The American Academy of Pediatric Dentistry, recommends that your child’s first visit to the dentist should be at 6 months to 1 year old or when the first tooth erupts into the mouth, whichever comes first. Thereafter, your child should visit the dentist every 6 months. You can help make the first visit to the dentist enjoyable and positive by showing your child books or videos about a first visit to the dentist.
Parents and children are always welcome to accompany their child on the first visit as well as all succeeding visits. We will do everything we can to help your child overcome his or her anxiety.
We strive to make each and every visit to our office an enjoyable one!
On the first visit, you and your child will have an opportunity to meet the doctor and staff, and be acclimated to the office atmosphere. Following a thorough review of your child’s medical and dental history, we will perform a full oral exam of your child. Often times, x-rays are required to allow the pediatric dentist to diagnose existing or potential cavities, evaluate the positioning and development of undeveloped teeth and to examine the health of the underlying bone structure. Afterwards, an evaluation of your child will be explained in full that will outline any existing dental problems, proposed treatments, and an estimate of all costs. Oral hygiene, dietary, and oral habit instructions will also be given with suggestions to help you care for your child's teeth and to improve their overall health.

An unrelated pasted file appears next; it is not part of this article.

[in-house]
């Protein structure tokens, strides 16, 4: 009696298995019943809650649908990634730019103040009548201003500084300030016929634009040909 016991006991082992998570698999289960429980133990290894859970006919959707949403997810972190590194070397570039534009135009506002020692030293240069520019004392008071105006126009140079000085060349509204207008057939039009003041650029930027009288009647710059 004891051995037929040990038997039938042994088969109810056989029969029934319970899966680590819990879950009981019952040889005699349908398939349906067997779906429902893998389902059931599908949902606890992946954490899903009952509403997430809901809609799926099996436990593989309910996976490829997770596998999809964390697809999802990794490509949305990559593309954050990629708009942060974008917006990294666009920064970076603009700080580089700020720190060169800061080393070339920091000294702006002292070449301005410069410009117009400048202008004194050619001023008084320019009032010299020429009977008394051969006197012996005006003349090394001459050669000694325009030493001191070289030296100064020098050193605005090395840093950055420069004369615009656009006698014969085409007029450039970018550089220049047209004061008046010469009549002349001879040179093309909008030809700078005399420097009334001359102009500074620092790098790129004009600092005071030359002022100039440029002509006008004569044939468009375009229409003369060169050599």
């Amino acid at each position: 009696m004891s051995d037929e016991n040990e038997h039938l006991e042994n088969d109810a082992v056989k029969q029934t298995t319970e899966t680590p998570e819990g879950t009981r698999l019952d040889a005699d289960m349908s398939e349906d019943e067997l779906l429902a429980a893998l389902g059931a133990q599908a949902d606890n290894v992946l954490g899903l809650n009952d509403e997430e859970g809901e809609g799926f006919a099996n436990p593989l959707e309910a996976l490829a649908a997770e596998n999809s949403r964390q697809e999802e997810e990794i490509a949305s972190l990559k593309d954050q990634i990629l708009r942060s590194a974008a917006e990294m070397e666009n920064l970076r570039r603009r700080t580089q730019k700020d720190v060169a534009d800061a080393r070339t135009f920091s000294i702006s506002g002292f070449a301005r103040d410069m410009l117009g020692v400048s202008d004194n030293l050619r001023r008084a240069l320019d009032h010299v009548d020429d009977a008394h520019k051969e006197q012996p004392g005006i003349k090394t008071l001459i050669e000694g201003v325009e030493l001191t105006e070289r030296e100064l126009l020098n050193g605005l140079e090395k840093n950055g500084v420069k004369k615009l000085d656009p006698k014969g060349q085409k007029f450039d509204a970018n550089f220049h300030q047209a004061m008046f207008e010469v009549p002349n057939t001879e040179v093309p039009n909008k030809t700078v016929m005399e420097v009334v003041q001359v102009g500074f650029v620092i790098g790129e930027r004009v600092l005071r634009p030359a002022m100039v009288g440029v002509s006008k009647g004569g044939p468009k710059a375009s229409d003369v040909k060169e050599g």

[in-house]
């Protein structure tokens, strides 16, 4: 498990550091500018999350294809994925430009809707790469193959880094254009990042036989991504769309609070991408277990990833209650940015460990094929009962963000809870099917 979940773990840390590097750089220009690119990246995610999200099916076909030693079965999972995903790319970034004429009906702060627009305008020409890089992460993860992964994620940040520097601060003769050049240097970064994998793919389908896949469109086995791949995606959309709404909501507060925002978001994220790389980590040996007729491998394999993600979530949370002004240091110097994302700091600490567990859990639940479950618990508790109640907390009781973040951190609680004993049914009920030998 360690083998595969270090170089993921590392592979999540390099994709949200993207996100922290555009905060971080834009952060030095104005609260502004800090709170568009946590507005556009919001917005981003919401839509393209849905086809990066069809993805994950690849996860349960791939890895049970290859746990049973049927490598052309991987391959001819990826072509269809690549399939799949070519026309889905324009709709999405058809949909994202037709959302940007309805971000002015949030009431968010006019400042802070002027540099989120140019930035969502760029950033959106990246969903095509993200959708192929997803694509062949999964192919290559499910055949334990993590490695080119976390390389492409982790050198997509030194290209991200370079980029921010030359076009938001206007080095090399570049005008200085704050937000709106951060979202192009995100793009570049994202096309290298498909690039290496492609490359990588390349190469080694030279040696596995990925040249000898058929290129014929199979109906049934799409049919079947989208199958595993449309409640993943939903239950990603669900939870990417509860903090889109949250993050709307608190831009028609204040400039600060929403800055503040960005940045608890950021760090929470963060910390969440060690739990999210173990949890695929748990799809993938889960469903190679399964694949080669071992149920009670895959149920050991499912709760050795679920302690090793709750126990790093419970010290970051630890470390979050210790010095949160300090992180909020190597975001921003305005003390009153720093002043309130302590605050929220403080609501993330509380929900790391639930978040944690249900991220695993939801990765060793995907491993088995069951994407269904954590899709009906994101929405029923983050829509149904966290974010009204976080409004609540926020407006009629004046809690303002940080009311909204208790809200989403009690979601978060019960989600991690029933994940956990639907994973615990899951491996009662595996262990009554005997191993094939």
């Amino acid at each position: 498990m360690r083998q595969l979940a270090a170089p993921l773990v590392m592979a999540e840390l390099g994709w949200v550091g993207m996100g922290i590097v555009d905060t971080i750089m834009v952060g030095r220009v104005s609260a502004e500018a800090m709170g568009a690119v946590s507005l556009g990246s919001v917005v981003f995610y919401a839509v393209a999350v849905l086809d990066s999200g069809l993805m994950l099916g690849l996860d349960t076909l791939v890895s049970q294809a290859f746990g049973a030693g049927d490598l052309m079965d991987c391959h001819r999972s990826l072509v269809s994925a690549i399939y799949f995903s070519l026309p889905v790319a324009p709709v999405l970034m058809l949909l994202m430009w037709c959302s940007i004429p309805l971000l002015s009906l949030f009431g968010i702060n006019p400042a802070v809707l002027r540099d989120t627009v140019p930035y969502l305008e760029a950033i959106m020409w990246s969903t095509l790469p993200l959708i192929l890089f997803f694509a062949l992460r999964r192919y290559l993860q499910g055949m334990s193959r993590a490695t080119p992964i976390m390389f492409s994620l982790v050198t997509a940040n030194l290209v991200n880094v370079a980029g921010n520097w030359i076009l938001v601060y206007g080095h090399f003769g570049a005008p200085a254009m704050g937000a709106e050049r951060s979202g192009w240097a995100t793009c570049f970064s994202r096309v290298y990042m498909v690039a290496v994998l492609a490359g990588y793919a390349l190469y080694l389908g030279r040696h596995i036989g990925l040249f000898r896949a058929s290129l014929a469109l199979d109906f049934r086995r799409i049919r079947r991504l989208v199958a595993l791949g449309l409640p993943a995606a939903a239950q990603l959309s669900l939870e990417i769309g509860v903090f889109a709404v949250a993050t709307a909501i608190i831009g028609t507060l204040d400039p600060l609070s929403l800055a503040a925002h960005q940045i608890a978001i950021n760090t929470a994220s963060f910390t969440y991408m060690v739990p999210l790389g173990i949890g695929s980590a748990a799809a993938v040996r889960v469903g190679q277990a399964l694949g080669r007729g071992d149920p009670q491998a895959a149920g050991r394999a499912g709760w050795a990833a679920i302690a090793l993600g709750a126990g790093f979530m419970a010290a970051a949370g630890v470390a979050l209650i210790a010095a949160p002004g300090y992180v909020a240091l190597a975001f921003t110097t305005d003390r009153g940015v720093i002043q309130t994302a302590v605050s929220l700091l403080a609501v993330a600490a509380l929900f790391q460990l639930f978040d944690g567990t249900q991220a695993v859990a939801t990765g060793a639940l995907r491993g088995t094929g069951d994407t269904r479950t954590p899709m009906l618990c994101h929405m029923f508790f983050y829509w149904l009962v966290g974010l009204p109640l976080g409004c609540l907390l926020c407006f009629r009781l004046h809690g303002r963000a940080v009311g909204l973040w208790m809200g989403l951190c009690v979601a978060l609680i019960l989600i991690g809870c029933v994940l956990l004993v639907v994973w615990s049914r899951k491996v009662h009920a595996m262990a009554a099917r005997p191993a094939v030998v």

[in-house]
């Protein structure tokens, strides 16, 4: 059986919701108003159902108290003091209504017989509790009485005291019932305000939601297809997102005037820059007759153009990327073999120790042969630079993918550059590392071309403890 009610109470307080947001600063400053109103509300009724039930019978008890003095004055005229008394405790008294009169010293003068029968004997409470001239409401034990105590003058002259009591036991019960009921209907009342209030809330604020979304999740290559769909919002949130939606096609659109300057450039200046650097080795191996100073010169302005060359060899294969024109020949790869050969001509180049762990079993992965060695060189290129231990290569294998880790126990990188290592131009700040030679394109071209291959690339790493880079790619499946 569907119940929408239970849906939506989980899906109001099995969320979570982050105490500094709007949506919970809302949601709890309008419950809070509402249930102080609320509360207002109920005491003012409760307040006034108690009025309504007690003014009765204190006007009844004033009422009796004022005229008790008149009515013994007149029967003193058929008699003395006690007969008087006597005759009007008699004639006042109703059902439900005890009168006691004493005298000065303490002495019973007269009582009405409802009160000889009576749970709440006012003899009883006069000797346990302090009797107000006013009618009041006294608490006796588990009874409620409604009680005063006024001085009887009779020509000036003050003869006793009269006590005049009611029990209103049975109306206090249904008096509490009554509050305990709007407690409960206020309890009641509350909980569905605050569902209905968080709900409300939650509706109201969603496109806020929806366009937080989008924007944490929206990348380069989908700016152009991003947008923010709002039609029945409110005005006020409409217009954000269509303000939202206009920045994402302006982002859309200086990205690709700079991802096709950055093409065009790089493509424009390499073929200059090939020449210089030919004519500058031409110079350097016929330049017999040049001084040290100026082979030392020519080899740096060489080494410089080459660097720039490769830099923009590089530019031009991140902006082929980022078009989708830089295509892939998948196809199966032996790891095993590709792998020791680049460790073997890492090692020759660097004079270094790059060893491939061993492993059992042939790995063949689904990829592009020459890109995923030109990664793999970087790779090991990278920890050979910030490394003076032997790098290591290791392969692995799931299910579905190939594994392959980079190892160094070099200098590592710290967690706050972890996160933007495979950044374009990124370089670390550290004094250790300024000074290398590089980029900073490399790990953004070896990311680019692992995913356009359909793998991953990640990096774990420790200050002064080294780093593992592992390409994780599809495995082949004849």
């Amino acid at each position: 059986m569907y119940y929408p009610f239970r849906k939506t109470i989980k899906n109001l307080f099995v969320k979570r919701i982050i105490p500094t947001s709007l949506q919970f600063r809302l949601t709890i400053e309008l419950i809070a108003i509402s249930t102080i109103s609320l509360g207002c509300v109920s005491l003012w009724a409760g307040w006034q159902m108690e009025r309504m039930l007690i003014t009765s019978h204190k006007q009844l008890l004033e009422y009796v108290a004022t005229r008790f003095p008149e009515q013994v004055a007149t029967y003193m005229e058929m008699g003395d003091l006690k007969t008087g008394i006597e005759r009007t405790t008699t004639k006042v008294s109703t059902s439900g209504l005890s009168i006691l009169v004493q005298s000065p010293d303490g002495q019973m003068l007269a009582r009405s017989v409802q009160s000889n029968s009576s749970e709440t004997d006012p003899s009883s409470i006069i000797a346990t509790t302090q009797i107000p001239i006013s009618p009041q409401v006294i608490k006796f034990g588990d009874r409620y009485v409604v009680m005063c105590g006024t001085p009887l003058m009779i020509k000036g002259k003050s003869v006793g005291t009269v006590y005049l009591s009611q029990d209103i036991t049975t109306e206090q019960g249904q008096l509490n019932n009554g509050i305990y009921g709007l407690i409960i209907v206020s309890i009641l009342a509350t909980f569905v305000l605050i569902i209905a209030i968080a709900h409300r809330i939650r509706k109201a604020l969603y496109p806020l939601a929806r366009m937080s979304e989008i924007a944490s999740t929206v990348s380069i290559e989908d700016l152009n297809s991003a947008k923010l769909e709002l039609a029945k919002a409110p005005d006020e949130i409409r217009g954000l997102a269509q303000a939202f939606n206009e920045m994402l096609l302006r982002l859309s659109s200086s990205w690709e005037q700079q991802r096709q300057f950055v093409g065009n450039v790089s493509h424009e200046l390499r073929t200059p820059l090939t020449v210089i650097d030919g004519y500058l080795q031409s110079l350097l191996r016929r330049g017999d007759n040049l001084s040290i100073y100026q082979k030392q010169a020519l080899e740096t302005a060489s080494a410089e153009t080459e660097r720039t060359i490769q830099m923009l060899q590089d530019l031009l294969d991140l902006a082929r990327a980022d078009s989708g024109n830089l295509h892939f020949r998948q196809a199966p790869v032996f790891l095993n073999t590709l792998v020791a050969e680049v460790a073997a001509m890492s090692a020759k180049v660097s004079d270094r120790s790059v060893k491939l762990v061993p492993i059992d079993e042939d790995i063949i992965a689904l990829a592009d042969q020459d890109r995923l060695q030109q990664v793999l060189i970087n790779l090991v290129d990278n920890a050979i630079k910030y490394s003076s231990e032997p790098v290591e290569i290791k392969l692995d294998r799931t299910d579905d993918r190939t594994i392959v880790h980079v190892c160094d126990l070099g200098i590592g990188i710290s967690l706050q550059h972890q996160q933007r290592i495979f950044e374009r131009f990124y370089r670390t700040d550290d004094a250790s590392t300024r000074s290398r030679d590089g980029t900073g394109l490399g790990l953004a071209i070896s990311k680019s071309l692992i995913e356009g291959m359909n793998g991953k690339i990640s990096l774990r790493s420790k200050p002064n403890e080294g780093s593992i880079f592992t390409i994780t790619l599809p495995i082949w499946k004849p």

We strive to make your child's first visit a comfortable, pleasant, and a fun experience. To make your child’s visit to the dentist a pleasant one, there are some things you, as parents, can do.
In discussing dentistry with your child, it would be helpful if you do not use the terms such as "drill", "shot", "pull", "hurt", "needles", or any other words which might have an unpleasant meaning and might cause unnecessary fear. Our office strives to make a practice of using words that convey the same message, but are pleasant and non-frightening to the child, words such as "bumpy toothbrush" instead of "drill", "sleepy juice" instead of "shot", etc.
Please do not be upset if your child cries. Crying is a normal reaction to fear and is part of their coping mechanism. Children may be afraid of anything new and strange to them. Kindness and gentleness is part of the key to overcoming fear and it must be our united objective to eliminate dental fear.
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